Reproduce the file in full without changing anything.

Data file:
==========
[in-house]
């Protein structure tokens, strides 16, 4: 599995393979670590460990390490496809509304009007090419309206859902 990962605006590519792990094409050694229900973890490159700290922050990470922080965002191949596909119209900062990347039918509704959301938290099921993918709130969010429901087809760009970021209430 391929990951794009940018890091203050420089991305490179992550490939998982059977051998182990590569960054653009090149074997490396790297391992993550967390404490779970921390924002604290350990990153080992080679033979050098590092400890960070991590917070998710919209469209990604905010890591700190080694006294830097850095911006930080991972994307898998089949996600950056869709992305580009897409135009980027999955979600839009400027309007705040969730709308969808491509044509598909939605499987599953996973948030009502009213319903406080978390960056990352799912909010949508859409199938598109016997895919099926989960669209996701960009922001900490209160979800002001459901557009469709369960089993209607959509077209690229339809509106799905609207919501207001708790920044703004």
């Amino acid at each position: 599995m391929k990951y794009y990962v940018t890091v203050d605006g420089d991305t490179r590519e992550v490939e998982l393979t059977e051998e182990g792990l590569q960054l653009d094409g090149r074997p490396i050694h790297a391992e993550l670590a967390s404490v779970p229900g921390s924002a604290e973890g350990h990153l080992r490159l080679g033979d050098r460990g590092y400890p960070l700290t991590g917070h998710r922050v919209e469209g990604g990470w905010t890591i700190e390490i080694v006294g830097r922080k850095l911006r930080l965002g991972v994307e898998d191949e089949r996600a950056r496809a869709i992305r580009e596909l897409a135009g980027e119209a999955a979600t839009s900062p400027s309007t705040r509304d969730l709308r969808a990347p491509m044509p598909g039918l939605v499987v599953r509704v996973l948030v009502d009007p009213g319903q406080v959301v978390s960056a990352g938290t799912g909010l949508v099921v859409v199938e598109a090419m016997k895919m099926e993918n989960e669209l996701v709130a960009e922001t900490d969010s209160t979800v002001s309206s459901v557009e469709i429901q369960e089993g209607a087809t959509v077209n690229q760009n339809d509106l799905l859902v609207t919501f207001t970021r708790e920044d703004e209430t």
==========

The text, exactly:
[in-house]
């Protein structure tokens, strides 16, 4: 599995393979670590460990390490496809509304009007090419309206859902 990962605006590519792990094409050694229900973890490159700290922050990470922080965002191949596909119209900062990347039918509704959301938290099921993918709130969010429901087809760009970021209430 391929990951794009940018890091203050420089991305490179992550490939998982059977051998182990590569960054653009090149074997490396790297391992993550967390404490779970921390924002604290350990990153080992080679033979050098590092400890960070991590917070998710919209469209990604905010890591700190080694006294830097850095911006930080991972994307898998089949996600950056869709992305580009897409135009980027999955979600839009400027309007705040969730709308969808491509044509598909939605499987599953996973948030009502009213319903406080978390960056990352799912909010949508859409199938598109016997895919099926989960669209996701960009922001900490209160979800002001459901557009469709369960089993209607959509077209690229339809509106799905609207919501207001708790920044703004």
């Amino acid at each position: 599995m391929k990951y794009y990962v940018t890091v203050d605006g420089d991305t490179r590519e992550v490939e998982l393979t059977e051998e182990g792990l590569q960054l653009d094409g090149r074997p490396i050694h790297a391992e993550l670590a967390s404490v779970p229900g921390s924002a604290e973890g350990h990153l080992r490159l080679g033979d050098r460990g590092y400890p960070l700290t991590g917070h998710r922050v919209e469209g990604g990470w905010t890591i700190e390490i080694v006294g830097r922080k850095l911006r930080l965002g991972v994307e898998d191949e089949r996600a950056r496809a869709i992305r580009e596909l897409a135009g980027e119209a999955a979600t839009s900062p400027s309007t705040r509304d969730l709308r969808a990347p491509m044509p598909g039918l939605v499987v599953r509704v996973l948030v009502d009007p009213g319903q406080v959301v978390s960056a990352g938290t799912g909010l949508v099921v859409v199938e598109a090419m016997k895919m099926e993918n989960e669209l996701v709130a960009e922001t900490d969010s209160t979800v002001s309206s459901v557009e469709i429901q369960e089993g209607a087809t959509v077209n690229q760009n339809d509106l799905l859902v609207t919501f207001t970021r708790e920044d703004e209430t």